America's Historic Towns and Oldest Places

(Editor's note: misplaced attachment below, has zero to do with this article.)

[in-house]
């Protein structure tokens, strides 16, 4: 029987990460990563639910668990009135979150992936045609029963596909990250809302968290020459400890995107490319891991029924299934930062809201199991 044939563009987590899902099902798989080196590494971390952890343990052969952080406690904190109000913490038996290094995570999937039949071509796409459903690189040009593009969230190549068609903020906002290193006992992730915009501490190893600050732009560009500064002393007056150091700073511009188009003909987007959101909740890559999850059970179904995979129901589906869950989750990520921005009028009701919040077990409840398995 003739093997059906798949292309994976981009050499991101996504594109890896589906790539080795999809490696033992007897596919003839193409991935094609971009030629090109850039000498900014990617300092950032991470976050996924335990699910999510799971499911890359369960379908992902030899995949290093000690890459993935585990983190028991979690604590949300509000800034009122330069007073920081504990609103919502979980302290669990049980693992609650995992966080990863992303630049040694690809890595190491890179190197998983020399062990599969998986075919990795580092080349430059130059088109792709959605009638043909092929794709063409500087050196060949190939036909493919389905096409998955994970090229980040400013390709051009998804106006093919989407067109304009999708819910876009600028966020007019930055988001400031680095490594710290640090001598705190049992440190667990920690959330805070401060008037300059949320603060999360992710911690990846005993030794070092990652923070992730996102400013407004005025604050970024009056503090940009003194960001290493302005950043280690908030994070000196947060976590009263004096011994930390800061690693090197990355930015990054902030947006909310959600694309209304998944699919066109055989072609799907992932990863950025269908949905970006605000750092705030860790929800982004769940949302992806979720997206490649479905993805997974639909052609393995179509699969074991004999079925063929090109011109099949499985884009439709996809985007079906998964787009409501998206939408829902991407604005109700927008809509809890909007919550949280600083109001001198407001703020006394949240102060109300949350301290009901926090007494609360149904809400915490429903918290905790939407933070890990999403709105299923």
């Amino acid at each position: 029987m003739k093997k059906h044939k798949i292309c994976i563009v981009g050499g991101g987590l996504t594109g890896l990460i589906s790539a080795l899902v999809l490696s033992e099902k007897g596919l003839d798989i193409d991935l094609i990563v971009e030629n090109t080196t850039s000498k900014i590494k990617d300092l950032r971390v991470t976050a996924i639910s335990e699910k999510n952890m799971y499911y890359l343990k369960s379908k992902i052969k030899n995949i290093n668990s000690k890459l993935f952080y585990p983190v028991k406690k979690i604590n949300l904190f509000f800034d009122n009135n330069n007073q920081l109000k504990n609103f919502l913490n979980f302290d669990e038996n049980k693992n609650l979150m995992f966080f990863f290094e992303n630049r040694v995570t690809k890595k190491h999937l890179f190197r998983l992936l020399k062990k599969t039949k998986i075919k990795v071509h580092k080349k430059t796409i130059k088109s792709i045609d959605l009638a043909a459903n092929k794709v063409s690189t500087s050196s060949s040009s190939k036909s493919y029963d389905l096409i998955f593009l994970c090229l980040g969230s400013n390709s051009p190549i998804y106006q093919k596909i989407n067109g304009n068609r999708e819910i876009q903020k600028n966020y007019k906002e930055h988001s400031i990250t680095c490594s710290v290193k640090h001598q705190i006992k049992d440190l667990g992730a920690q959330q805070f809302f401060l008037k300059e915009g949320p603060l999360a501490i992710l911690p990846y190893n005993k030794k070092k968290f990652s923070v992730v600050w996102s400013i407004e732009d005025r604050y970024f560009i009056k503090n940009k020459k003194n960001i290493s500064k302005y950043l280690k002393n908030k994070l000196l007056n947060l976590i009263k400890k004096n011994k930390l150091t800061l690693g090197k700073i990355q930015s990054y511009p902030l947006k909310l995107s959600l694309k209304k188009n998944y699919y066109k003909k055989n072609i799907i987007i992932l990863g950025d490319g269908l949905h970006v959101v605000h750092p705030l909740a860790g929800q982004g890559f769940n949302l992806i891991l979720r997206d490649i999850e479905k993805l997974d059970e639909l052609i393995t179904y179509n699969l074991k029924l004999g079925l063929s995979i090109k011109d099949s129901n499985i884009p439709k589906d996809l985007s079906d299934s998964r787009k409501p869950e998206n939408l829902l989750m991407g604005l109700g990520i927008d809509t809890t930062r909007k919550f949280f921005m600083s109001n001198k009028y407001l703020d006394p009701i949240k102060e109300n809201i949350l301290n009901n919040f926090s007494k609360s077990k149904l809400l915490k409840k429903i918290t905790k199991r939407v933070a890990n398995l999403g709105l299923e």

The Boston Post Road (est. 1673) was a system of mail-delivery routes between New York City and Boston, Massachusetts, that evolved into one of the first major highways in America. The three different routes or alignments were: Upper Post Road, Lower Post Road, and Middle Post Road. Portions of these postal roads were eventually incorporated into more substantial trails and pathways, leading to portions of several U.S. and interstate routes. The Boston Post Road became a portion of The King’s Highway, a 1,300-mile road laid out from 1650 to 1735 in the American colonies to link Charleston, South Carolina, to Boston, on the order of Charles II of England. In 1753, then-Deputy Postmaster Benjamin Franklin traveled the Boston Post Road to standardize postal rates based on distance. Stone markers were placed at mile points along the route. In 1783, the Boston Post Road carried America’s first long-distance stagecoach service from New York to Boston, corresponding with improvements in the road’s surface that resulted in a faster, safer, and more efficient transportation system. The success of the stagecoach service along this route convinced Congress to send mail by stagecoach instead of lone rider. Today, the three routes of the Boston Post Road are now the I-95, I-91, and I-94.